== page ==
As shown in FIG. 3, the topsheet 12 may be made of a laminate 13 having at least two laminae 13a and 13b. Lamina 13b faces the wearer and may be made from woven, nonwoven, spunbonded or carded materials. A preferred topsheet lamina 13b is carded and thermally bonded by means known to those skilled in the nonwoven fabrics art. A particularly preferred topsheet lamina 13b has a weight of about 4 to about 25 grams per square meter, a minimum dry tensile strength of about 87 grams per centimeter in the machine direction and a wet tensile strength of at least about 8 grams per centimeter in the cross-machine direction. Lamina 13a faces the absorbent core 18 and controls the ultimate contact pressure within the specified ranges of elongation.

Referring back to FIG. 2, the topsheet 12 may be peripherally joined to the backsheet 16 in any suitable manner as is well known in the art. The topsheet 12 is preferably continuously peripherally joined to the backsheet 16, although any embodiment in which the topsheet 12 is at least partially peripherally joined to the backsheet 16 sufficient to prevent disruption of the arrangement described herein is adequate. In a preferred embodiment, a multiplicity of longitudinal adhesive bands 31, preferably of hot melt adhesive are applied to the backsheet 16, generally parallel to the longitudinal axis A--A of the diaper 10. The longitudinal adhesive bands 31 join the topsheet 12 to the backsheet 16 at a location dependent upon the spacing between such longitudinal adhesive bands 31, and the distance which the topsheet 12 and backsheet 16 extend beyond the absorbent core 18. The adhesive should be sufficient to securely join the topsheet 12 to the backsheet 16 in the peripheral marginal area disposed outboard of the absorbent core 18. A suitable hot melt adhesive is manufactured by the Eastman Chemical Products Company of Kingsport, Tenn. and marketed under the tradename Eastobond A-3.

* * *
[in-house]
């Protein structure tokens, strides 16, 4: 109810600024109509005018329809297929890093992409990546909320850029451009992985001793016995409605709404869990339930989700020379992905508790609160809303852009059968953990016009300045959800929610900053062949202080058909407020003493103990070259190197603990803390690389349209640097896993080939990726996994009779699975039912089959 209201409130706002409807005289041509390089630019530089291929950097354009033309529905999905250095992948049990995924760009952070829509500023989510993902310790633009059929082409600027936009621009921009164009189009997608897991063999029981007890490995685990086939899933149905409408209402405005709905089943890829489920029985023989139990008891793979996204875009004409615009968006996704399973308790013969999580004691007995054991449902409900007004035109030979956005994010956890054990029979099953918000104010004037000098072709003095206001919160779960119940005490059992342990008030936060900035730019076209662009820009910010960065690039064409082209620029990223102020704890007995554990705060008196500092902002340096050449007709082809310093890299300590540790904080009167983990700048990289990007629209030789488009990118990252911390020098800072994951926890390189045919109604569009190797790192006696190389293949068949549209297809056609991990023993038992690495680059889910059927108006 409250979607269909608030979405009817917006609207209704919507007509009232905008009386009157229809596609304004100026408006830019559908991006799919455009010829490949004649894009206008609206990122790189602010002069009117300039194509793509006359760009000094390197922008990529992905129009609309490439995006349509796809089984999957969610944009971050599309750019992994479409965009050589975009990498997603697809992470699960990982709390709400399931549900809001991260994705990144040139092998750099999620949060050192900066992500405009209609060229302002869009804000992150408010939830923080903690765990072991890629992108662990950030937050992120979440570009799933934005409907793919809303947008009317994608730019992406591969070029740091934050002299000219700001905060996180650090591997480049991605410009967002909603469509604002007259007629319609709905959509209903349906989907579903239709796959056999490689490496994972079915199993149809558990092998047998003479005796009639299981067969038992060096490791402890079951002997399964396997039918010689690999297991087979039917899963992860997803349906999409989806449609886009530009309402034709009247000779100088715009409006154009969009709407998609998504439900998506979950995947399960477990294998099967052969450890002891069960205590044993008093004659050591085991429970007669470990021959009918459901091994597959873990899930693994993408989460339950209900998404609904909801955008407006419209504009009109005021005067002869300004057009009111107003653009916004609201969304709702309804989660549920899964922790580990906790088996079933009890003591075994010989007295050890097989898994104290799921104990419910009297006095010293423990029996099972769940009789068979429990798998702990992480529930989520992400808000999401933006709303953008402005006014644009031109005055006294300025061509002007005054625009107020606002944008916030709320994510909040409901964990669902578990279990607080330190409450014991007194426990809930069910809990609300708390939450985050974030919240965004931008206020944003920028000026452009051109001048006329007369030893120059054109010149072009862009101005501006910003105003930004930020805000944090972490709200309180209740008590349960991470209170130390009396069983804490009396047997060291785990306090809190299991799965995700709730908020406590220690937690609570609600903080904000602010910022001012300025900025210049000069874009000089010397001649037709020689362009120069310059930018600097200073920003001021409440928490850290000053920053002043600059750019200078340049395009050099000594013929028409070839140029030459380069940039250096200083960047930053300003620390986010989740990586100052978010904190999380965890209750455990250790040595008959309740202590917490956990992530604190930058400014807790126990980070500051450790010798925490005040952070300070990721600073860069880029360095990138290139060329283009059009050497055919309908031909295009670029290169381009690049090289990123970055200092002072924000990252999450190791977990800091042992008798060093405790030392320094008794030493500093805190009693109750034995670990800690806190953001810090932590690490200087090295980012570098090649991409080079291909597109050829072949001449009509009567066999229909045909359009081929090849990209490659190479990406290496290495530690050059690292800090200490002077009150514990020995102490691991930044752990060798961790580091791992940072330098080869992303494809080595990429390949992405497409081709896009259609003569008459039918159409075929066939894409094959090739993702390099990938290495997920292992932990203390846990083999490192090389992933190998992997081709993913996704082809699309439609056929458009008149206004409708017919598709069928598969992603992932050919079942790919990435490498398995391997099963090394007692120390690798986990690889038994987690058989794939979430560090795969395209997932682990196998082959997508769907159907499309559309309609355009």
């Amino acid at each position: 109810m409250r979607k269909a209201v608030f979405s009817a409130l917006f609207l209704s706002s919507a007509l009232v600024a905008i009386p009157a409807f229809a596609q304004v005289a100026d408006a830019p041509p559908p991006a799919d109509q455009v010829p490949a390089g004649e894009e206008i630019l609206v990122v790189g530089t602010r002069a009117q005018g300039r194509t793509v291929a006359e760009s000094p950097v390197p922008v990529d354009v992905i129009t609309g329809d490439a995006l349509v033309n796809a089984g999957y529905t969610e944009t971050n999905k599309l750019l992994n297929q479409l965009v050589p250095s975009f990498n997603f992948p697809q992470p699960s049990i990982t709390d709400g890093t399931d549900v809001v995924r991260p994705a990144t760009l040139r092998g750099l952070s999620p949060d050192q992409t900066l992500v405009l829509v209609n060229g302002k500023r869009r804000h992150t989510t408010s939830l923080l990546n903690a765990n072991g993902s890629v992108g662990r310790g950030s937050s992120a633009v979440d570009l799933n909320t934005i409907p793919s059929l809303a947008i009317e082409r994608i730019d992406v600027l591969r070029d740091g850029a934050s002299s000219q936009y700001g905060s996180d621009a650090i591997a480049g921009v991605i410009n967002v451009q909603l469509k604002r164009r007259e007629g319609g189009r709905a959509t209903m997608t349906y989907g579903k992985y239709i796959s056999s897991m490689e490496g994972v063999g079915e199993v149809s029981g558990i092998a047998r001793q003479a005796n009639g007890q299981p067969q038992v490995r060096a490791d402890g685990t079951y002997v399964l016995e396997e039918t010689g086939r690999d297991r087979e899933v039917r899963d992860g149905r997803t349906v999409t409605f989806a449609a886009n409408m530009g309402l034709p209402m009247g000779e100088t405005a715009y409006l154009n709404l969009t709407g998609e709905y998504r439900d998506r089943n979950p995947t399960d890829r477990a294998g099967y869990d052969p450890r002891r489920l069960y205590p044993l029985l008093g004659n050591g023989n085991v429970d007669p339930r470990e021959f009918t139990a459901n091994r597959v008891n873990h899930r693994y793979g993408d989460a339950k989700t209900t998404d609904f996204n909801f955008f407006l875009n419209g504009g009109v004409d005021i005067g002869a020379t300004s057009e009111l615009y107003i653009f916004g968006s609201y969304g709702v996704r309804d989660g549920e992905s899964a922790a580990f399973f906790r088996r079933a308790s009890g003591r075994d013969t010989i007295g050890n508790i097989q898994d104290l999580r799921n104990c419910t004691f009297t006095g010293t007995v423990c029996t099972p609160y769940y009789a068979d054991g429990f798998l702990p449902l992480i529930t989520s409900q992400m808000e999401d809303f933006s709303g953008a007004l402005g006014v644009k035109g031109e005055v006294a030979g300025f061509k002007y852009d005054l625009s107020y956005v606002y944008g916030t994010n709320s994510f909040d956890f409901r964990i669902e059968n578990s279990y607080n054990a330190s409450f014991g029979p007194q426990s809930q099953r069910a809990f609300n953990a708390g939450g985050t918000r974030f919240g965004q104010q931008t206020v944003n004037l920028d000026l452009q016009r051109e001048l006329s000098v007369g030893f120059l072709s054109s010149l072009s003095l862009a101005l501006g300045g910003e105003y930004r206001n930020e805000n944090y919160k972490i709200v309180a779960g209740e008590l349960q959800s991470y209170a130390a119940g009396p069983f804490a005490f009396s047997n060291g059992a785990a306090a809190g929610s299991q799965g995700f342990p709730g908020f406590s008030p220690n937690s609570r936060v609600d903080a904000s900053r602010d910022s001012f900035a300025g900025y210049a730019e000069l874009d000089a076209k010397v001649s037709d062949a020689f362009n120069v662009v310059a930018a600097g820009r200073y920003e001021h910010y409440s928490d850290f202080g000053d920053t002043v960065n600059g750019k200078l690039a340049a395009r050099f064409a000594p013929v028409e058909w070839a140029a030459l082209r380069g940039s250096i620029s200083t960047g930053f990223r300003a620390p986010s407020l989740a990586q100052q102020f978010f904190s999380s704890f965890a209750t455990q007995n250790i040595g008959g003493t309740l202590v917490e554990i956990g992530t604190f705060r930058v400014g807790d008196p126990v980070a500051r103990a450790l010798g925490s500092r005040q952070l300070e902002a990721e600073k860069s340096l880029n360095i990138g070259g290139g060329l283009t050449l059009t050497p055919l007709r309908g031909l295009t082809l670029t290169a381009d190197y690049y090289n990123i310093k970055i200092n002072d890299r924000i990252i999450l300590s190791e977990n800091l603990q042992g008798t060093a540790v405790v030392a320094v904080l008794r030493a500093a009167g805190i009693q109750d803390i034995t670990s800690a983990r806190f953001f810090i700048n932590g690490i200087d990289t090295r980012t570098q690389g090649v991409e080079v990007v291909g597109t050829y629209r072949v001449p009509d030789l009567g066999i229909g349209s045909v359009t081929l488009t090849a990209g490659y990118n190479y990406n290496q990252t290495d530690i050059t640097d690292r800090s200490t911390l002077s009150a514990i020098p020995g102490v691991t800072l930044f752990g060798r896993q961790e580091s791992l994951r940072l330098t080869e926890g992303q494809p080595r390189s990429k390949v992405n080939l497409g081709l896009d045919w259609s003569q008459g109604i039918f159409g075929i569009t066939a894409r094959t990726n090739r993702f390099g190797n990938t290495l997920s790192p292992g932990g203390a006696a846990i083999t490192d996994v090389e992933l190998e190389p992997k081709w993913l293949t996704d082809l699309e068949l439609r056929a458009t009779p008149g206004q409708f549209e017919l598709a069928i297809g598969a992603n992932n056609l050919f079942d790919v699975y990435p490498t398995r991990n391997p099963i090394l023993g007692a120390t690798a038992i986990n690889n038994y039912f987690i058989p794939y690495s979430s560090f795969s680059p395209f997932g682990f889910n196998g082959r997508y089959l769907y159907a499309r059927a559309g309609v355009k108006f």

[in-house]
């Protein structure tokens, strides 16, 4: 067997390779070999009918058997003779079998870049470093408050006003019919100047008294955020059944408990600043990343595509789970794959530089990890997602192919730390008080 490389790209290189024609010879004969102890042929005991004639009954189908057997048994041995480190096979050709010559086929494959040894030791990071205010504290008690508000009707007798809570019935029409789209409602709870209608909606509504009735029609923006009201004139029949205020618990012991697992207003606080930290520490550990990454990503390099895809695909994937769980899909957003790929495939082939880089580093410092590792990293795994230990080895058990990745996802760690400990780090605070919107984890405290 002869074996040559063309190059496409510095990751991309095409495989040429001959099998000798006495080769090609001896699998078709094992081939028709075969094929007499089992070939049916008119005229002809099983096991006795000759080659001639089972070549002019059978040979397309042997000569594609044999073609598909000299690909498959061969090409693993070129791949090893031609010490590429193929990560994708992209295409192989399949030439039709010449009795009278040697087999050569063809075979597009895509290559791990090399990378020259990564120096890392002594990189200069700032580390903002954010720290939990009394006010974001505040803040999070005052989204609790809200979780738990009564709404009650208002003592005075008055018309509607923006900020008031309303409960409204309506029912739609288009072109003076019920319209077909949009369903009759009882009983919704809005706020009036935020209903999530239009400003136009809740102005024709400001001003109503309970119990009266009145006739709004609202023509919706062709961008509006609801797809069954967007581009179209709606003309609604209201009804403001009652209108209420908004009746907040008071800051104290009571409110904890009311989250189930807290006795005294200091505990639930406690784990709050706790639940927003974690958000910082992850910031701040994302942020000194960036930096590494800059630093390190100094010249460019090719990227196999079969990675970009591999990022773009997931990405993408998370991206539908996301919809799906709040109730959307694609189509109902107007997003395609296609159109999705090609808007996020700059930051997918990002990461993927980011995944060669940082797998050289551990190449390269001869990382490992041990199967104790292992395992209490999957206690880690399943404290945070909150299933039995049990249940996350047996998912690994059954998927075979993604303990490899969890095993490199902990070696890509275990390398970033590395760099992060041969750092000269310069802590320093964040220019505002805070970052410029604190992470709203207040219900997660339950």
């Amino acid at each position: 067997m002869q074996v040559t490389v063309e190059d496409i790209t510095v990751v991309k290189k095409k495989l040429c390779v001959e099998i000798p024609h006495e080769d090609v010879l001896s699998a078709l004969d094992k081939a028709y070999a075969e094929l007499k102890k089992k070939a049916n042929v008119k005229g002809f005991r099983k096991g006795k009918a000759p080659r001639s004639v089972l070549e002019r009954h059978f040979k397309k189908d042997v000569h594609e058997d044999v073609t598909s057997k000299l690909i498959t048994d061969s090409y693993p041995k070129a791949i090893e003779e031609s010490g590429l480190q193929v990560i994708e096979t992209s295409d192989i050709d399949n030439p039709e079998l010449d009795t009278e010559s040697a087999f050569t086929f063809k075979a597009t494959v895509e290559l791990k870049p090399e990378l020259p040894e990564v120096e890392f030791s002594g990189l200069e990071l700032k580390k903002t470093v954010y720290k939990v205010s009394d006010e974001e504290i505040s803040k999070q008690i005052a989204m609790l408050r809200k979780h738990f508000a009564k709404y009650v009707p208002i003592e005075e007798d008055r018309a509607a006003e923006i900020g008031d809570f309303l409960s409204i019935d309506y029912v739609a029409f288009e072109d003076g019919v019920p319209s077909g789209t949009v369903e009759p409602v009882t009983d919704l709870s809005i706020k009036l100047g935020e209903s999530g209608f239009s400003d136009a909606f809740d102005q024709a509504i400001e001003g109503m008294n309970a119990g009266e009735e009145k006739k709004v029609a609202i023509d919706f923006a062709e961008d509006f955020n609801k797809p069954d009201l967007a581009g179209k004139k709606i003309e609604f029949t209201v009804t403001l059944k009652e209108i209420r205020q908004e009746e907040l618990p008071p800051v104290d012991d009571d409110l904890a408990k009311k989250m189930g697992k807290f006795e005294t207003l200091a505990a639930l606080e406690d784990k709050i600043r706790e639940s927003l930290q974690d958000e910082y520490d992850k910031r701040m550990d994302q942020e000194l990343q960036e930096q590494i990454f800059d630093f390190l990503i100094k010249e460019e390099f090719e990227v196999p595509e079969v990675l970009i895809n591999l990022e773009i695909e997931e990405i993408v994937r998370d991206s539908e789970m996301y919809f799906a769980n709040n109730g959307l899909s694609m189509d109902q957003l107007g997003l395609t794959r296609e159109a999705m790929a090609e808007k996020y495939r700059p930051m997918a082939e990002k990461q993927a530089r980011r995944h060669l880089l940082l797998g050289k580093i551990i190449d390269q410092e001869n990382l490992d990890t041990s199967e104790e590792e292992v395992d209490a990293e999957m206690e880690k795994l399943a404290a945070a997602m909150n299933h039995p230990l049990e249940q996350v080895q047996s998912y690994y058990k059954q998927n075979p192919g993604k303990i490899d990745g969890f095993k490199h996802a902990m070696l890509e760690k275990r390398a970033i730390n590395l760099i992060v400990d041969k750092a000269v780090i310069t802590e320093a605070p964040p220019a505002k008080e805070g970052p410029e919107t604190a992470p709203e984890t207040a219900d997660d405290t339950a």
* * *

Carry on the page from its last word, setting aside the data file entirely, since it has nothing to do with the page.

In accordance with one aspect of the present invention, the topsheet 12 is elastically extensible in at least one direction. As used herein, the term "elastically extensible" means able to be stretched from the free length at least about 50 percent for a period of about 15 seconds and to return to within about 10 percent of the free length within about 5 minutes of the release of the force which causes such elongation to occur. Generally the principal axis of elongation, in which the laminate 13 of the topsheet 12 is elastically extensible is generally parallel to the longitudinal axis A--A, although all or a portion of the topsheet may be elastically extensible in more than one direction or in a direction generally orthogonal the longitudinal axis A--A.

Preferably, the topsheet 12 of the present invention is elastically extensible to at least about 350 percent elongation without rupture and more preferably to at least about 450 percent elongation without rupture, although a topsheet 12 which has a lesser elongation without rupture, such as 50 to 100 percent is suitable. As used herein, the term "rupture" means tearing, fracturing, or breaking into two or more subparts. This property provides for conforming to the shape of the wearer's body and maintaining close contact to the skin of the wearer. Also a topsheet 12 which is relatively highly extensible can comfortably fit a larger range of sizes of wearers.